For example, say you want to have an LED blinking on and off at the same time the encoder is counting up and down. Blinking an LED uses the delay() function, which causes the Arduino to stop what it’s doing for the duration of the delay. During that time it won’t be able to detect clicks from the rotary encoder.

Luckily there is a solution to this problem in the form of an interrupt service routine. By triggering an interrupt service routine with each signal from the rotary encoder, the Arduino can perform other tasks and only be interrupted when a signal from the rotary encoder is detected.

On the Arduino Uno, pins 2 and 3 are the only pins that are able to trigger an interrupt service routine.

Follow the diagram below to connect the example circuit:

Debounced Rotary Encoder With LED and Interrupts WIRING DIAGRAM

How to Program Interrupts With a Rotary Encoder

Once the circuit above is connected, upload this code to the Arduino:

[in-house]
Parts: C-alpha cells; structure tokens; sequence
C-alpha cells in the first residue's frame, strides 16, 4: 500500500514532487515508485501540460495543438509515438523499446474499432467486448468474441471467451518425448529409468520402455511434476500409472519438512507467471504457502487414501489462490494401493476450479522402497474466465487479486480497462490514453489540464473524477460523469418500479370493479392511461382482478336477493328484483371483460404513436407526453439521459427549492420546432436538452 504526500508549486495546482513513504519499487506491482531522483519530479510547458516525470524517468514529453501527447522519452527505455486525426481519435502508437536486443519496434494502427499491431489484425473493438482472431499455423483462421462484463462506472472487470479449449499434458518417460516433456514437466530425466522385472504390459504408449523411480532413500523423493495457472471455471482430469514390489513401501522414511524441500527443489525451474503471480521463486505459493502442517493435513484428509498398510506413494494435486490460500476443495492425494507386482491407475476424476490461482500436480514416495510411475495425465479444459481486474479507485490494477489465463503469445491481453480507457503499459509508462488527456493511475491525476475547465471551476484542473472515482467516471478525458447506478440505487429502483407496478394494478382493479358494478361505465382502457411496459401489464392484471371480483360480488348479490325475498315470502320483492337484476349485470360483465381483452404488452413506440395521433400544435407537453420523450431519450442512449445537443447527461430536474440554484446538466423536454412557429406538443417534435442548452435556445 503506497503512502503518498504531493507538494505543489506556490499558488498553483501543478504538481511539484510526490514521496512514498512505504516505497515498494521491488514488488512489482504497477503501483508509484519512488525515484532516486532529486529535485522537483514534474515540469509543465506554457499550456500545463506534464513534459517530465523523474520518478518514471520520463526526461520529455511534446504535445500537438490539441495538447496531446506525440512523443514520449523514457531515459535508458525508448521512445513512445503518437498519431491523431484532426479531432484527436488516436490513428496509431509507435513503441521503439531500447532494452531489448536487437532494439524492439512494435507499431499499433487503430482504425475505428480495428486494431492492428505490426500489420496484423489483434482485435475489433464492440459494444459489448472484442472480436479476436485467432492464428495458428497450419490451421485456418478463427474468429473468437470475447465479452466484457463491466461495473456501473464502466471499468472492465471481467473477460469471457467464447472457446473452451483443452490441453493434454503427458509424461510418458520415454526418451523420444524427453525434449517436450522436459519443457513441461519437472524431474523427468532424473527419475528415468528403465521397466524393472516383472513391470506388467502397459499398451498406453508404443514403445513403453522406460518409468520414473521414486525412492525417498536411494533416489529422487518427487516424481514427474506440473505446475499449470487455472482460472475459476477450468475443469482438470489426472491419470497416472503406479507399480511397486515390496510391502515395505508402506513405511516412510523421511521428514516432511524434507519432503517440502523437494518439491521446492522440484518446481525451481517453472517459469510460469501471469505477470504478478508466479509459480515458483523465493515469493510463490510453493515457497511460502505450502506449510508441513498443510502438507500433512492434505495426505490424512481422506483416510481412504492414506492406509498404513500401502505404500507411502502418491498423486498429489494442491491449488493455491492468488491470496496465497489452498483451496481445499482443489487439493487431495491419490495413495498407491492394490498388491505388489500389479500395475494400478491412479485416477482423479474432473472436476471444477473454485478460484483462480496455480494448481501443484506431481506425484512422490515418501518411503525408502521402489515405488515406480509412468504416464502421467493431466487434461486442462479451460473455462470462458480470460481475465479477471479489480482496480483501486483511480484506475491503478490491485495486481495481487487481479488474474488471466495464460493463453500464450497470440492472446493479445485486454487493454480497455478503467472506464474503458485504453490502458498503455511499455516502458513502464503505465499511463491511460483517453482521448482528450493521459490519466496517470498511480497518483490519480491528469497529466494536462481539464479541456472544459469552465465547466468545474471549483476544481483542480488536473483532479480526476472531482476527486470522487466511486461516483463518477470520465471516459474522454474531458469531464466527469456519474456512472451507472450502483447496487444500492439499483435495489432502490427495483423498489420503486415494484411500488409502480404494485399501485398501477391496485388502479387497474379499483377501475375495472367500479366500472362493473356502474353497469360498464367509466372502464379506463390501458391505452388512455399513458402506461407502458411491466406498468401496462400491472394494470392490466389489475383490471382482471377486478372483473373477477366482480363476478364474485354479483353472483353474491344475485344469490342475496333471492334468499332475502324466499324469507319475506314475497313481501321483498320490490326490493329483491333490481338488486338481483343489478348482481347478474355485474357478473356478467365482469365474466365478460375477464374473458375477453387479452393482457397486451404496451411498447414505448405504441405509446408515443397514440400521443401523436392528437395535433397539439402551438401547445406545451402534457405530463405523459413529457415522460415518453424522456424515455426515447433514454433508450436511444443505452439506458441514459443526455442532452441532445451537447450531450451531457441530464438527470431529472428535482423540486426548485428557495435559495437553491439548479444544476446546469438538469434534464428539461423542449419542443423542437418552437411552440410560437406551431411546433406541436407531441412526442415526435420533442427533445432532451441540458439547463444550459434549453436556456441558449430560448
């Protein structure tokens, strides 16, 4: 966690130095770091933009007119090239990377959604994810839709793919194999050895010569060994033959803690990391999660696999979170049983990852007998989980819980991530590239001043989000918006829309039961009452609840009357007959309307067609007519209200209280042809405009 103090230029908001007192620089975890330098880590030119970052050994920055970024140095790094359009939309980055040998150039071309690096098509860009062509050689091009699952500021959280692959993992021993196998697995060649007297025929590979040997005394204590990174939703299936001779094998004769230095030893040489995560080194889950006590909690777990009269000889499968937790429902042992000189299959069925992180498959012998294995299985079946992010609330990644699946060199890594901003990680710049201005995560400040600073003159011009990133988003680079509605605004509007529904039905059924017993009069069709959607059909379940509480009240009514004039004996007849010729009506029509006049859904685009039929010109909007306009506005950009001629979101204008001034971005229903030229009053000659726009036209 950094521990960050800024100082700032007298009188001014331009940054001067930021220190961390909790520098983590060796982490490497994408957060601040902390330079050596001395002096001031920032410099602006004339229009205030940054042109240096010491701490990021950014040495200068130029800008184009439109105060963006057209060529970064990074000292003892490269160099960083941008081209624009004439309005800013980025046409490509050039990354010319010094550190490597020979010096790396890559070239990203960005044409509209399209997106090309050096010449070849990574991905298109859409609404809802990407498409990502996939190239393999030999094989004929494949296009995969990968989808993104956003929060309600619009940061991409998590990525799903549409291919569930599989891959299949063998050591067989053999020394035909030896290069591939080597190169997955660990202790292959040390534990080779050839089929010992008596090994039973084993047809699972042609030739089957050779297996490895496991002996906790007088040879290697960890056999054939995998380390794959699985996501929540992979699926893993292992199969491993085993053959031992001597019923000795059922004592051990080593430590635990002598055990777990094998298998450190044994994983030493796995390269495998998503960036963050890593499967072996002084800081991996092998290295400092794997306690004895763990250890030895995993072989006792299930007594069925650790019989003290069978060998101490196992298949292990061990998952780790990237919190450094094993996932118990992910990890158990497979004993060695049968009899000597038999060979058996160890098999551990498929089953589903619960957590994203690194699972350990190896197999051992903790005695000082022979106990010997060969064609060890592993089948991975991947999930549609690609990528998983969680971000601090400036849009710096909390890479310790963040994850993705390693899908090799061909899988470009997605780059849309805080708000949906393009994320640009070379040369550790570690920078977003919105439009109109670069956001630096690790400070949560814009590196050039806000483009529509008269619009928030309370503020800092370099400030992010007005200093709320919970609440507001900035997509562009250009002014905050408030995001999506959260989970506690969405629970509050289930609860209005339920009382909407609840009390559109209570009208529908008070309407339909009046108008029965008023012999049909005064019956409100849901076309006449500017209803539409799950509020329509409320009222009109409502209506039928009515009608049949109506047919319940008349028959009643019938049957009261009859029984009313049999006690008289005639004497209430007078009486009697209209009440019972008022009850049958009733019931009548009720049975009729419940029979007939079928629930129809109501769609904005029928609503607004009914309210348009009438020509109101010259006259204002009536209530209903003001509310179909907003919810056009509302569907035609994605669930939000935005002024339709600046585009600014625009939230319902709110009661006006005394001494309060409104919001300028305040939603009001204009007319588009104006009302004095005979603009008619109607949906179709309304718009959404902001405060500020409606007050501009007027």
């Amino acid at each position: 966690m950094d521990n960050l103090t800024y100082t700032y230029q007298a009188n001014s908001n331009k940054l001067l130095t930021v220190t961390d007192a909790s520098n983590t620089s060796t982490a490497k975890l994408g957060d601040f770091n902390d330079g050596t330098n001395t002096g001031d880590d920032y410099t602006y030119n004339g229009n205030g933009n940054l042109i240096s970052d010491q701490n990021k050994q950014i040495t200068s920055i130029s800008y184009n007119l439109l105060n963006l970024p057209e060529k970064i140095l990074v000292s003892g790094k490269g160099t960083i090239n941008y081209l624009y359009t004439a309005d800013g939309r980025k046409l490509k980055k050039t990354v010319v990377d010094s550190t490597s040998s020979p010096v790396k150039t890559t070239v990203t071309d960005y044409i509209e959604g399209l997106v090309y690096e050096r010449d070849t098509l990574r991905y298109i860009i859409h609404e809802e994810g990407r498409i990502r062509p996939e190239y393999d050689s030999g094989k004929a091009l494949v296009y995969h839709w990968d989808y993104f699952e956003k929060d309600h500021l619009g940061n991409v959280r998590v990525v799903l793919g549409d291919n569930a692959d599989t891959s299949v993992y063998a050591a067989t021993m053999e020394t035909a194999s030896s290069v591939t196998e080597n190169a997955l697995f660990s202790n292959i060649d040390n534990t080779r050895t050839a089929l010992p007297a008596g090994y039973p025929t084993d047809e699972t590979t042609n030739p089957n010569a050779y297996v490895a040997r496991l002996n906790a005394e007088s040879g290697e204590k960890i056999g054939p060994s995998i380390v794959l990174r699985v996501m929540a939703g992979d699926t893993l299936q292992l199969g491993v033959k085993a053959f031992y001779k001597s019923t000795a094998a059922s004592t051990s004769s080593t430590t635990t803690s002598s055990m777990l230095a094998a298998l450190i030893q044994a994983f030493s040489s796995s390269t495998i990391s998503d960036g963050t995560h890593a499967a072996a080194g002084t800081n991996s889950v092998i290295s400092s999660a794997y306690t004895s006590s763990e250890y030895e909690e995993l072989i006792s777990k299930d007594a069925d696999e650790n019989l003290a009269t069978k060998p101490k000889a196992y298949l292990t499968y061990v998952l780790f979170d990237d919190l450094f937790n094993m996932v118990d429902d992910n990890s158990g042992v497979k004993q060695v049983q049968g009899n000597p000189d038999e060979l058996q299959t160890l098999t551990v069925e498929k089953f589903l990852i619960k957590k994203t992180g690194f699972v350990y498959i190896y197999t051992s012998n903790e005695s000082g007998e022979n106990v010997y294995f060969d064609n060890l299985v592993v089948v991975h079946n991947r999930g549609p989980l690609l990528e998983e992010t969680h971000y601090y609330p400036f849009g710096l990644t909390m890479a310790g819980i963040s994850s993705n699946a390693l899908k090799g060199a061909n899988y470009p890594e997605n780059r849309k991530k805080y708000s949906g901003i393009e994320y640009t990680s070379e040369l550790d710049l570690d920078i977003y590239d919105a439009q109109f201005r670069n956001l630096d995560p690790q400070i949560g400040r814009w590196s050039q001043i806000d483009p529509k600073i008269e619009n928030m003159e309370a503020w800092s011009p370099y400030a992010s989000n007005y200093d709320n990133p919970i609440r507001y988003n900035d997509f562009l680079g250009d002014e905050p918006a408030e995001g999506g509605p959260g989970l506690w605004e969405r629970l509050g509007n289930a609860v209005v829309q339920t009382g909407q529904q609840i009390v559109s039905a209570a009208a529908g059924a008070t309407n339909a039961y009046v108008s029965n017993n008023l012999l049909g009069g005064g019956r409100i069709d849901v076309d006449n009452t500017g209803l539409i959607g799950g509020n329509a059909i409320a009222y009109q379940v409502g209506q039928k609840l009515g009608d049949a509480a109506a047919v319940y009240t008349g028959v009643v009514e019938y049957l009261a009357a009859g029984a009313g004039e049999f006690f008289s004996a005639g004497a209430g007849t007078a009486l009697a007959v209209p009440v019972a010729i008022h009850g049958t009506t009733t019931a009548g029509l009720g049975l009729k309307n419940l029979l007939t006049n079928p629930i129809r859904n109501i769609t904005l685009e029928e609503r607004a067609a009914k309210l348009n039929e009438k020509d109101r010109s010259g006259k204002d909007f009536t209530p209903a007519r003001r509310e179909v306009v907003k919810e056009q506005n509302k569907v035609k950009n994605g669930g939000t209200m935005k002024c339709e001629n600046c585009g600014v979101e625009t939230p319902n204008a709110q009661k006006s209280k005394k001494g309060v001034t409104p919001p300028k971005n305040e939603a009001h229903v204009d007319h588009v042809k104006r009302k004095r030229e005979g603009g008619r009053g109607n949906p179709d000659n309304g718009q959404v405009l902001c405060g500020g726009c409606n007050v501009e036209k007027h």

volatile int clkPin = 2;
volatile int dtPin = 3;
int switchPin = 12;

volatile int count = 0;
volatile int clkPinLast = LOW;
volatile int clkPinCurrent = LOW;

int ledPin = 8;

void encoderInterrupt() {  
  clkPinCurrent = digitalRead(clkPin);
  if ((clkPinLast == LOW) && (clkPinCurrent == HIGH)) {
    if (digitalRead(dtPin) == HIGH) {
      count--;
    }
    else {
      count++;
    }
    Serial.println(count);
  }
  clkPinLast = clkPinCurrent;
}

void setup() {
  pinMode(clkPin, INPUT);
  pinMode(dtPin, INPUT);
  pinMode(switchPin, INPUT_PULLUP);
  pinMode(ledPin, OUTPUT);
  attachInterrupt(digitalPinToInterrupt(2), encoderInterrupt, CHANGE);
  attachInterrupt(digitalPinToInterrupt(3), encoderInterrupt, CHANGE);
  Serial.begin(9600);
}

void loop() {
  int switchState = digitalRead(switchPin);

  if (switchState == LOW) {
    count = 0;